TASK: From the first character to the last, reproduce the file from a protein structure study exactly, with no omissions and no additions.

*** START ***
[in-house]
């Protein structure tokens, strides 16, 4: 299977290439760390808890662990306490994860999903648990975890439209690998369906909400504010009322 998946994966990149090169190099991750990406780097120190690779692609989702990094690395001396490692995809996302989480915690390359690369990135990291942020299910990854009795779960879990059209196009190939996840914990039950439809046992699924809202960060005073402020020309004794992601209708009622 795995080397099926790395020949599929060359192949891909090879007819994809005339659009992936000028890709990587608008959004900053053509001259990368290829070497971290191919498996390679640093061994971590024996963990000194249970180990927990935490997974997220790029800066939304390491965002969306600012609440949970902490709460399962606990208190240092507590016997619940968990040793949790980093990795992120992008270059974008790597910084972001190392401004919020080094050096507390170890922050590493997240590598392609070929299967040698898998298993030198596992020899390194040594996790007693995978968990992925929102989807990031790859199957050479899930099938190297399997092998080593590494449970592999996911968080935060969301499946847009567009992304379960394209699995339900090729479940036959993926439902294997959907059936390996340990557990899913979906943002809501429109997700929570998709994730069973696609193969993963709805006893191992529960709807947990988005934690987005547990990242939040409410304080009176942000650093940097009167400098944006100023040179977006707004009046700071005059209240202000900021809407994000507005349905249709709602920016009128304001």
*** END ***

[in-house]
């Protein structure tokens, strides 16, 4: 299977290439760390808890662990306490994860999903648990975890439209690998369906909400504010009322 998946994966990149090169190099991750990406780097120190690779692609989702990094690395001396490692995809996302989480915690390359690369990135990291942020299910990854009795779960879990059209196009190939996840914990039950439809046992699924809202960060005073402020020309004794992601209708009622 795995080397099926790395020949599929060359192949891909090879007819994809005339659009992936000028890709990587608008959004900053053509001259990368290829070497971290191919498996390679640093061994971590024996963990000194249970180990927990935490997974997220790029800066939304390491965002969306600012609440949970902490709460399962606990208190240092507590016997619940968990040793949790980093990795992120992008270059974008790597910084972001190392401004919020080094050096507390170890922050590493997240590598392609070929299967040698898998298993030198596992020899390194040594996790007693995978968990992925929102989807990031790859199957050479899930099938190297399997092998080593590494449970592999996911968080935060969301499946847009567009992304379960394209699995339900090729479940036959993926439902294997959907059936390996340990557990899913979906943002809501429109997700929570998709994730069973696609193969993963709805006893191992529960709807947990988005934690987005547990990242939040409410304080009176942000650093940097009167400098944006100023040179977006707004009046700071005059209240202000900021809407994000507005349905249709709602920016009128304001």